We recently did this with our project management tools. We had 3 different ways to track projects and what we used differed by the client. At a strategy session (in the mountains, because, hey, it’s Colorado) we committed to using Trello to track progress on our implementation projects. We can assign tasks and provide access to internal and external users. Clients can see exactly what work is happening in real-time, as well as where we need their input.  Now, when we have questions about status and progress, we have one source of truth. It’s been a game-changer.

3. When you figure out which tools to keep, make sure they talk to each other.

Just like you encourage your team to collaborate, ensure your productivity tools are talking to each other! Our team has recently implemented an email connector that works with our Salesforce instance. We can set up meetings easily by sending suggested appointment times from our Google calendar, and the recipient can choose what works for them. We have also connected our project management tool to Google Drive, Slack, and our billing and project time-tracking software. When needed, our productivity tools enter information automatically into Salesforce. No more searching and wondering—it’s all in one place.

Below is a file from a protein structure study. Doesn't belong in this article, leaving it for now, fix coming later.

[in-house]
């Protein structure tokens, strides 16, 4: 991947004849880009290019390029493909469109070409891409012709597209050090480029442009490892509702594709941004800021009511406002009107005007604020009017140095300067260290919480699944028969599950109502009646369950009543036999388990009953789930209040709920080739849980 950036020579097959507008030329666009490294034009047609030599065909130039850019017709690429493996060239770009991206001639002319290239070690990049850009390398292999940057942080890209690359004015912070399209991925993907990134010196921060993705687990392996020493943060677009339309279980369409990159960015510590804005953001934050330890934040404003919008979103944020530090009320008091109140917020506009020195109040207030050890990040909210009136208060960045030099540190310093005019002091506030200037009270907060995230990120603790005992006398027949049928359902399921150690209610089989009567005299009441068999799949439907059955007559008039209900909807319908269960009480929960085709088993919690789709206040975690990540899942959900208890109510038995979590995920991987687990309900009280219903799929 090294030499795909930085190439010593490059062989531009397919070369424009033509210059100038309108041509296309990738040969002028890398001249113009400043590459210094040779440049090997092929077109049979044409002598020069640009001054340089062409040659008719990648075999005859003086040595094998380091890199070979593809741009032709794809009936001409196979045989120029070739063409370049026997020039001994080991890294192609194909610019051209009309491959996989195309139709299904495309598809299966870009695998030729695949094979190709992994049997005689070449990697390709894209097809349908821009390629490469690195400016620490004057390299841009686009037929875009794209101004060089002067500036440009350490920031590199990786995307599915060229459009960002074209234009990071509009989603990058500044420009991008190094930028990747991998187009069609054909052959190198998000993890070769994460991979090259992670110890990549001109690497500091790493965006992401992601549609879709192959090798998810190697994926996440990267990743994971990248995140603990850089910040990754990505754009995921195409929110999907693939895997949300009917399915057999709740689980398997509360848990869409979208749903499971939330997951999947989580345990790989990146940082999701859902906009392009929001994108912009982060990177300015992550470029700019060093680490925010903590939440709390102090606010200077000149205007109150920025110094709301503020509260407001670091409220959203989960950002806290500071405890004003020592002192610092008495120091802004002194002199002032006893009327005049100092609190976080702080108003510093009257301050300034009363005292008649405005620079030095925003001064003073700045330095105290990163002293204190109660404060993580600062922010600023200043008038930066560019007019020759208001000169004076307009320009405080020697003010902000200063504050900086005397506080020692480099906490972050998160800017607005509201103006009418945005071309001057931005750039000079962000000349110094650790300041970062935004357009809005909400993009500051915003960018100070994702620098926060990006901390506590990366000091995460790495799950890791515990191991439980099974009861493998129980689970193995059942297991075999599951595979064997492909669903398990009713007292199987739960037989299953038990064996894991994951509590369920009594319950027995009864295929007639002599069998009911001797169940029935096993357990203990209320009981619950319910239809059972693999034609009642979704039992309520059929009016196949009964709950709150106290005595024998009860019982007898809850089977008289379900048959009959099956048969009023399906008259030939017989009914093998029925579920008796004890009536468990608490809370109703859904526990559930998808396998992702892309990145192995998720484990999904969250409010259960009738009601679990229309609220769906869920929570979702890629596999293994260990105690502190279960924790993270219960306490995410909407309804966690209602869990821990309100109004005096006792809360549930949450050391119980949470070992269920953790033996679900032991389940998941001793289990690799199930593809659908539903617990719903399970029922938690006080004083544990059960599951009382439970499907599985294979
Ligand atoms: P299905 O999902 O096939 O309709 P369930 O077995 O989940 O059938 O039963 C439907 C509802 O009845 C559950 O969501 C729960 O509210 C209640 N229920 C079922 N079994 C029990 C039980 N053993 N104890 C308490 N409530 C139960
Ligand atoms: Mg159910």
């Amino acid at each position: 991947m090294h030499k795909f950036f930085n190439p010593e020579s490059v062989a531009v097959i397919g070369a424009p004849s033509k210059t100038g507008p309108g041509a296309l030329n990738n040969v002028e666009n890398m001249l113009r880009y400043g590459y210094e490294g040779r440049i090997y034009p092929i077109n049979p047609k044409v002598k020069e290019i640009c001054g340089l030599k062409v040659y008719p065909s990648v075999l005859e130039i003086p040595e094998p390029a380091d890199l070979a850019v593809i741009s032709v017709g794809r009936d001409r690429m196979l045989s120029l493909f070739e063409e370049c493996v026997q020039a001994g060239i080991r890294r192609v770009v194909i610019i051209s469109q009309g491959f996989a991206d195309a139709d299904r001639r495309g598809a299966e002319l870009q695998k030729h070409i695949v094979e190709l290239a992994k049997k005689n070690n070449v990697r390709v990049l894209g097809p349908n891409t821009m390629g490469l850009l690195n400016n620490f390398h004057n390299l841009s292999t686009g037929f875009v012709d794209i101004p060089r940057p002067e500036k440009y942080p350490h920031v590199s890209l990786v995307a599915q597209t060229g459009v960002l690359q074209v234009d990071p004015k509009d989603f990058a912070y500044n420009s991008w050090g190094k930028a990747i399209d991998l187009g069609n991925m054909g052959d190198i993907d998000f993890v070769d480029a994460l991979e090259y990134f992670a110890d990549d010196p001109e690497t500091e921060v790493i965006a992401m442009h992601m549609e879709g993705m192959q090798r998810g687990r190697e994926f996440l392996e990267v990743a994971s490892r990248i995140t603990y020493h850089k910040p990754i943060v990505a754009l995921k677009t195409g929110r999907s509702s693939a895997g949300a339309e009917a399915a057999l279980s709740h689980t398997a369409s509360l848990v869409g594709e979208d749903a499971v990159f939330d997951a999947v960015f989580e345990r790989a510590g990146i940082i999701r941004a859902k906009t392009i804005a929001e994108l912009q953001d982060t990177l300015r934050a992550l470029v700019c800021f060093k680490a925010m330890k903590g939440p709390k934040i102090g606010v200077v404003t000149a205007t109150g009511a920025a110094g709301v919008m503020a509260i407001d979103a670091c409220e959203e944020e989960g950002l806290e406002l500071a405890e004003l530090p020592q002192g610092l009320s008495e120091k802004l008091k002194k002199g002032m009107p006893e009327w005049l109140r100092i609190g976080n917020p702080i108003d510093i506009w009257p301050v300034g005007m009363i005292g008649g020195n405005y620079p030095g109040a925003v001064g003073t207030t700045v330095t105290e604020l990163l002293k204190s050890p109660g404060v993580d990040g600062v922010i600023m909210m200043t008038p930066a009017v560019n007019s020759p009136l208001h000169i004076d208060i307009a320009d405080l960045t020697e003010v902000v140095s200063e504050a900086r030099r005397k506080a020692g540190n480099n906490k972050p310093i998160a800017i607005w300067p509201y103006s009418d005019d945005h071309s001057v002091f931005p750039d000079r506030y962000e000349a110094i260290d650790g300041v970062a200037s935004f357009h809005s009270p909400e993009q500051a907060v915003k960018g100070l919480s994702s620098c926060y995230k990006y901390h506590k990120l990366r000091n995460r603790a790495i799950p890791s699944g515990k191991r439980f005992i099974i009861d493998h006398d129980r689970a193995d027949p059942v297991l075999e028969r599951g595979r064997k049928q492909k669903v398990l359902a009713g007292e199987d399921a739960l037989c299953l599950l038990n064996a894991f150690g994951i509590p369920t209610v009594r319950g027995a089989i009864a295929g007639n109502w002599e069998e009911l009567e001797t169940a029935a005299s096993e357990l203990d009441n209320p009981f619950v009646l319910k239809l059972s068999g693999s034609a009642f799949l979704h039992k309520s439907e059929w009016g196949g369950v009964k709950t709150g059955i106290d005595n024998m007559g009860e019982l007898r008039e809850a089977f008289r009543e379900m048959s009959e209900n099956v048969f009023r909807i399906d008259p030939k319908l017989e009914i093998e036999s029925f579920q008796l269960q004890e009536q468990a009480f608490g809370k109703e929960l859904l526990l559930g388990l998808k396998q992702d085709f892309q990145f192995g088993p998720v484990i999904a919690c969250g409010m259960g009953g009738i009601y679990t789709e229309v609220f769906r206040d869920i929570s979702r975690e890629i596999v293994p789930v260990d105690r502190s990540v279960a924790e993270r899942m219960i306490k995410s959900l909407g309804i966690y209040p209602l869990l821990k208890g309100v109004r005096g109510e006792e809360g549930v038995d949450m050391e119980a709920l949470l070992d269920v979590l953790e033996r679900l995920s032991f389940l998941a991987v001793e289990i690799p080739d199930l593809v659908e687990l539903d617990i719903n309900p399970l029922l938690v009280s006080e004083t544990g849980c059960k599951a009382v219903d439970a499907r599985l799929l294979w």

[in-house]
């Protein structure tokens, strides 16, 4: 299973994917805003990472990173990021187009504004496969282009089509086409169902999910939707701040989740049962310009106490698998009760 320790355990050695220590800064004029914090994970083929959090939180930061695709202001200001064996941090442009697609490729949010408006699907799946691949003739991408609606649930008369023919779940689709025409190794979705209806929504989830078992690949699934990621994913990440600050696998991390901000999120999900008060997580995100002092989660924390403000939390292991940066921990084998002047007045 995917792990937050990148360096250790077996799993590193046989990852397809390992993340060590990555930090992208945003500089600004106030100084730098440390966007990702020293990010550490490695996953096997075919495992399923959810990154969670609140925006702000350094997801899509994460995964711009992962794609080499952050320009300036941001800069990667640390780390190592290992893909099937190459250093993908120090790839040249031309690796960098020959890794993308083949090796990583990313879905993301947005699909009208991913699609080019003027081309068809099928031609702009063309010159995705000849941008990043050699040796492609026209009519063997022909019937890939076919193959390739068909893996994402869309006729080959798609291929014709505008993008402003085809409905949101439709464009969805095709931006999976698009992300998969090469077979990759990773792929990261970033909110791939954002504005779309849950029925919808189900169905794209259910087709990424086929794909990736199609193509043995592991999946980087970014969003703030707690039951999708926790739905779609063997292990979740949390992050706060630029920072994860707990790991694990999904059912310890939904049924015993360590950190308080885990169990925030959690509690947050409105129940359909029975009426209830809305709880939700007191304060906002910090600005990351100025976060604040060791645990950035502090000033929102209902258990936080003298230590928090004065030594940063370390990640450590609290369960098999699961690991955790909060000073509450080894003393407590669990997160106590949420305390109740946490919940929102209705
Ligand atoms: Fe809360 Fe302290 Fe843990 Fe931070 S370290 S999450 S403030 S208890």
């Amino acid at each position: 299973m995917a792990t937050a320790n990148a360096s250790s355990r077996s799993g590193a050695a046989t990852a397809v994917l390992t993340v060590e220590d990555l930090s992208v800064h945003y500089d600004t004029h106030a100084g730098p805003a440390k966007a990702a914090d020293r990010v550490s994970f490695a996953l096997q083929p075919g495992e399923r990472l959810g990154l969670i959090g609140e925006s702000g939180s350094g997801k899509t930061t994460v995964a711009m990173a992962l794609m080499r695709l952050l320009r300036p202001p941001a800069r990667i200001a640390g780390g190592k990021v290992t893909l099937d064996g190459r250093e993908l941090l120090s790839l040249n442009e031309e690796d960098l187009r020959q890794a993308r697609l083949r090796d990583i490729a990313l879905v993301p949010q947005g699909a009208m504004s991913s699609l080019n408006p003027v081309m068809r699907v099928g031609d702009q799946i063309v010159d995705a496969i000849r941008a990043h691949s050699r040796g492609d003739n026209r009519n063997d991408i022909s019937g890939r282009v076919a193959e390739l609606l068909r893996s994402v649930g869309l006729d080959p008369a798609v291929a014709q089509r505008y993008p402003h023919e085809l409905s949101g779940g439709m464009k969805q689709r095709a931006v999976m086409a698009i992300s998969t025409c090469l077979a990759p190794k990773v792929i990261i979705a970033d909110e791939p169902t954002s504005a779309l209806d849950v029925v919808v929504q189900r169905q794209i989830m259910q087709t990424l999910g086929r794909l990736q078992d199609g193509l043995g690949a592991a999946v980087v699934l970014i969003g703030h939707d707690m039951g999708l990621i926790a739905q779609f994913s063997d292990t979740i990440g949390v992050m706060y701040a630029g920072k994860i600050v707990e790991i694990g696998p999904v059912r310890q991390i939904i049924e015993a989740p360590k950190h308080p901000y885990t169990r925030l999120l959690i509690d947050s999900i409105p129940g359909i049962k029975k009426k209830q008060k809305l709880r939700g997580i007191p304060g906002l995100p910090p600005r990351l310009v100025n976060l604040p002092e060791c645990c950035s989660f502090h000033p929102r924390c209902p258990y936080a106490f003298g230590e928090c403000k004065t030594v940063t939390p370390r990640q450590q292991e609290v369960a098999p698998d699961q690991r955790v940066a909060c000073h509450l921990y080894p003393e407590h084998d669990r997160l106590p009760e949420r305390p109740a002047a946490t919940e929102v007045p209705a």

The above suggestions take time to work through. You have to get the team together, ask tough questions, and find out what people are really using and how it’s working, including what’s most effective for your clients. But rest assured, the amount of time you will get back when you finish these steps is worth it. And if you do decide to try something new, we can help you implement what you truly need with style!

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Tara Witterholt is Chief of Staff with Elevation Solutions, a rapidly growing management and IT consulting firm with clients and employees in every time zone. With over 15 years of project management experience, Tara works tirelessly to streamline processes and help people focus and be productive. She lives in Denver, Colorado, has a college-aged daughter, a cyclist husband and a very lazy but adorable cat. 

Check out their Business Impact Story to learn how Elevation Solutions leverages Earth Class Mail to streamline their back office.